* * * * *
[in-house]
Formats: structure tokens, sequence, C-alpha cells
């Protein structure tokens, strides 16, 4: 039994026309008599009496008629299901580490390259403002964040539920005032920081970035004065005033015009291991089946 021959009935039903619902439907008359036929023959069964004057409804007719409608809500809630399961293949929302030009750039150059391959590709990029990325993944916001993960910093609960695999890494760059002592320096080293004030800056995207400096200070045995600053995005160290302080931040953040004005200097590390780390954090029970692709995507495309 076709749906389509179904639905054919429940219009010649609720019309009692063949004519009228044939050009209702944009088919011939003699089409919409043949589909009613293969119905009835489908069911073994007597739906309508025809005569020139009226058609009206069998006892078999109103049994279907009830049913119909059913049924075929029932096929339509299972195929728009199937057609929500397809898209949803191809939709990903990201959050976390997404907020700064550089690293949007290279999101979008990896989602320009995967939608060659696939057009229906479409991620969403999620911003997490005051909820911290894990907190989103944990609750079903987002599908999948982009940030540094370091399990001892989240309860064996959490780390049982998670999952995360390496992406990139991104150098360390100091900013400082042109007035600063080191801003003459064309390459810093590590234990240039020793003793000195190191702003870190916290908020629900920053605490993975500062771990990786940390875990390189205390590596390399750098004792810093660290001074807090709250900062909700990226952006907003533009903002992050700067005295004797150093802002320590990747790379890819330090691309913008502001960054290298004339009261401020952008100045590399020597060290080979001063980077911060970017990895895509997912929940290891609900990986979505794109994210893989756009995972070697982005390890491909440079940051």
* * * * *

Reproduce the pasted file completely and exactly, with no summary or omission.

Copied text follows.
[in-house]
Formats: structure tokens, sequence, C-alpha cells
């Protein structure tokens, strides 16, 4: 039994026309008599009496008629299901580490390259403002964040539920005032920081970035004065005033015009291991089946 021959009935039903619902439907008359036929023959069964004057409804007719409608809500809630399961293949929302030009750039150059391959590709990029990325993944916001993960910093609960695999890494760059002592320096080293004030800056995207400096200070045995600053995005160290302080931040953040004005200097590390780390954090029970692709995507495309 076709749906389509179904639905054919429940219009010649609720019309009692063949004519009228044939050009209702944009088919011939003699089409919409043949589909009613293969119905009835489908069911073994007597739906309508025809005569020139009226058609009206069998006892078999109103049994279907009830049913119909059913049924075929029932096929339509299972195929728009199937057609929500397809898209949803191809939709990903990201959050976390997404907020700064550089690293949007290279999101979008990896989602320009995967939608060659696939057009229906479409991620969403999620911003997490005051909820911290894990907190989103944990609750079903987002599908999948982009940030540094370091399990001892989240309860064996959490780390049982998670999952995360390496992406990139991104150098360390100091900013400082042109007035600063080191801003003459064309390459810093590590234990240039020793003793000195190191702003870190916290908020629900920053605490993975500062771990990786940390875990390189205390590596390399750098004792810093660290001074807090709250900062909700990226952006907003533009903002992050700067005295004797150093802002320590990747790379890819330090691309913008502001960054290298004339009261401020952008100045590399020597060290080979001063980077911060970017990895895509997912929940290891609900990986979505794109994210893989756009995972070697982005390890491909440079940051």